Glasgow’s poet cabbie condemns bin crash Harry


GLASGOW’s most famous cabbie has condemned bin crash driver Harry Clarke after he was spotted sauntering along the same street where he killed six people.

Stef Shaw said he felt physically sick after seeing photographs of Clarke casually walking along Glasgow’s Queen Street, where he left a “trail of devastation” just two years ago.

The taxi driver, well known in the city for writing poems about Scotland, made headlines following the devastating crash after penning a touching piece in tribute to the victims.


Writing on his official Glasgow Cabbie Facebook page, Shaw said: “The carefree Harry Clarke saunters around Queen Street in Glasgow city centre, the very street where he left a trail of devastation just under two years ago.

“The complete lack of compassion and levels of disrespect shown by Harry Clark is infuriating to say the least. He is rubbing salt in the wounds of victims and families by going anywhere near where he blacked out in his truck on 22 December 2014.

“Seeing him strolling around Queen Street left me feeling sick, so God knows how families of those injured and killed feel.”

He added: “Very sadly, my poetry became known through a poem I wrote and left at the condolence site following the accident! “Glasgow Spirit” was a rather sad but poignant poem that summed up how the people of Glasgow and Scotland felt.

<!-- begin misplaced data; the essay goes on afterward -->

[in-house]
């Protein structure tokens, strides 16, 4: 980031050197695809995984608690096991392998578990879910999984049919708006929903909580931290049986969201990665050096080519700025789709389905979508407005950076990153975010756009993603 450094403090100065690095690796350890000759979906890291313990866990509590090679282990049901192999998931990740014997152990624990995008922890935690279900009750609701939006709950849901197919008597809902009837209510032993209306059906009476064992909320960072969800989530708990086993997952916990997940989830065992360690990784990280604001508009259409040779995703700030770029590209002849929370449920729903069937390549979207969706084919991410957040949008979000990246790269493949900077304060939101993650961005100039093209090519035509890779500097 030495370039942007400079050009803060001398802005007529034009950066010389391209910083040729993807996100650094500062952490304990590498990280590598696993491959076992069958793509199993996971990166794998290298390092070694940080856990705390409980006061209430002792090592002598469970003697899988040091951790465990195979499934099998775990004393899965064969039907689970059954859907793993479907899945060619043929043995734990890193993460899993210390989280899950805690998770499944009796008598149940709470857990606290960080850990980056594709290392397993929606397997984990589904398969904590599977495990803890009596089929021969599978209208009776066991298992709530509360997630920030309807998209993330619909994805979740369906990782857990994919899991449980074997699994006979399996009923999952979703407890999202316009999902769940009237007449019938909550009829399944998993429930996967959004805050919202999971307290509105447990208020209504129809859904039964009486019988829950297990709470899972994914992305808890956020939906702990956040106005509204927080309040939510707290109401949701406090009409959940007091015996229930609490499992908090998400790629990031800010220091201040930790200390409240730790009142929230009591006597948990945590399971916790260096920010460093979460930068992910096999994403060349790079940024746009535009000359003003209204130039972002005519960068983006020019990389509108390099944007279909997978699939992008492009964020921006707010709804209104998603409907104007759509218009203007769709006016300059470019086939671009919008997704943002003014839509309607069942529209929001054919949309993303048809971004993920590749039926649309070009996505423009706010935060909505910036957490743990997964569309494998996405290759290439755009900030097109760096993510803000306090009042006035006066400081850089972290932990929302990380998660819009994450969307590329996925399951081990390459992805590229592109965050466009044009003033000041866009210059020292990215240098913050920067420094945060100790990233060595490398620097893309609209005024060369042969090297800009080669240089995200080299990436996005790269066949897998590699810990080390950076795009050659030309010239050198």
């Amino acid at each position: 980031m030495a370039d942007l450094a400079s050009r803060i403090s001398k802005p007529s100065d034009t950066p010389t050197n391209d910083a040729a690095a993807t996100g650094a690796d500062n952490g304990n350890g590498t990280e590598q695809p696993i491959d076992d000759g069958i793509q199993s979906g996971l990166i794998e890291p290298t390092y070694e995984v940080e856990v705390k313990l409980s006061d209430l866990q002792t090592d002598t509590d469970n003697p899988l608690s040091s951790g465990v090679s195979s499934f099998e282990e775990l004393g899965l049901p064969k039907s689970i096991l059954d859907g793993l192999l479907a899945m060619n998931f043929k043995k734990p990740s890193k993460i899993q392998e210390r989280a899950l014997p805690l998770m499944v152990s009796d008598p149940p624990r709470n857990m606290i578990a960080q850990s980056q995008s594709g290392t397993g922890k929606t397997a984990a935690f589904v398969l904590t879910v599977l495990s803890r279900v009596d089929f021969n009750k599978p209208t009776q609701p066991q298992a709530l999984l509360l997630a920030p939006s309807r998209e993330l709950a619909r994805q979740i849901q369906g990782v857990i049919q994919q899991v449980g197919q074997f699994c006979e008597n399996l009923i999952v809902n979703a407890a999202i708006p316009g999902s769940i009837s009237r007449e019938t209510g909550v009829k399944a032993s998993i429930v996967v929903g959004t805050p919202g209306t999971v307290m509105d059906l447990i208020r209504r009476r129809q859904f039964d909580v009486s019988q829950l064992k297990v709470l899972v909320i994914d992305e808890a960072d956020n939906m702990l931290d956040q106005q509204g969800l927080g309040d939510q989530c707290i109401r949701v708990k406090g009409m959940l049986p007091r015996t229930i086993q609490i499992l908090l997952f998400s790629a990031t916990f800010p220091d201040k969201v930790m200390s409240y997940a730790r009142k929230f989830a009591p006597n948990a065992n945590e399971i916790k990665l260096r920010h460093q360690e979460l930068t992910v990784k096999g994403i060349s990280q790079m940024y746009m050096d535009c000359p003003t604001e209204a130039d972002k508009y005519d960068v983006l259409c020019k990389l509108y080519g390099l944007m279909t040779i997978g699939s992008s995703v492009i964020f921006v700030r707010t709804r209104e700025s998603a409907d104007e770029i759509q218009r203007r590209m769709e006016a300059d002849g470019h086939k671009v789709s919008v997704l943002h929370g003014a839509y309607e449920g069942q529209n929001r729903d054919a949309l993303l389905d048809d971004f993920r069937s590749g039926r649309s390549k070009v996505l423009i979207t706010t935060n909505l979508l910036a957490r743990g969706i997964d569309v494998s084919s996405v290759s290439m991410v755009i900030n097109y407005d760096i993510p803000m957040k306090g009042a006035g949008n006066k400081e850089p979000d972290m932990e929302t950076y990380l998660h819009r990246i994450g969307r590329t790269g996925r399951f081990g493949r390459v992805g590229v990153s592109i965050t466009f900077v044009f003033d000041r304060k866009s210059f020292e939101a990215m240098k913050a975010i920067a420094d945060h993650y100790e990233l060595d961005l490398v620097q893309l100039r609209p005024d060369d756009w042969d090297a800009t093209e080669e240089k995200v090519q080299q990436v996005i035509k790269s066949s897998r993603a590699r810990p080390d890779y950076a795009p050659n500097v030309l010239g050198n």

“My thoughts today are with the victims and families of a horrific accident that Harry Clarke shouldn’t have allowed to happen!”


Shamed Clarke, who was slumped at the wheel when his lorry mowed down Christmas shoppers, said he wasn’t bothered about being back at the scene when approached on Monday.

The former Glasgow City Council worker told a newspaper: “Queen Street doesn’t bother me. I blacked out, so I don’t remember anything.”

Relatives of Erin McQuade, 18, and her grandparents Lorraine and Jack Sweeney were shocked to learn the driver had returned the scene of the incident.


One was reported as saying: “None of us have been able to go there for nearly two years and yet he’s not bothered about going. Maybe he is seeking some form of solace — but we find it difficult to understand he could go there.

“He at least gets to go home and see his family.”

Shaw’s poem, titled ‘Glasgow Spirit’ was left along with white roses at Royal Exchange Square where the lorry hit its first victim.

The poem contains the lines “It’s the people that make Glasgow, it’s what we say and do/ We offer special warmth, a handshake that is true.”

It adds: “Our city stands as one today when together we can weep/ For those we’ve lost in recent times, the memories we’ll keep.”


Stef turned to poetry after he was stabbed during an unprovoked attack almost 10 years ago.

On January 6 2006, Shaw was attending his nephew’s 25th birthday party when three men burst into the house and launched an attack using a meat-cleaver, knives and nun-chucks on unsuspecting guests.

Shaw’s heart stopped beating twice in the back of ambulance, and he was off work for two years following the incident.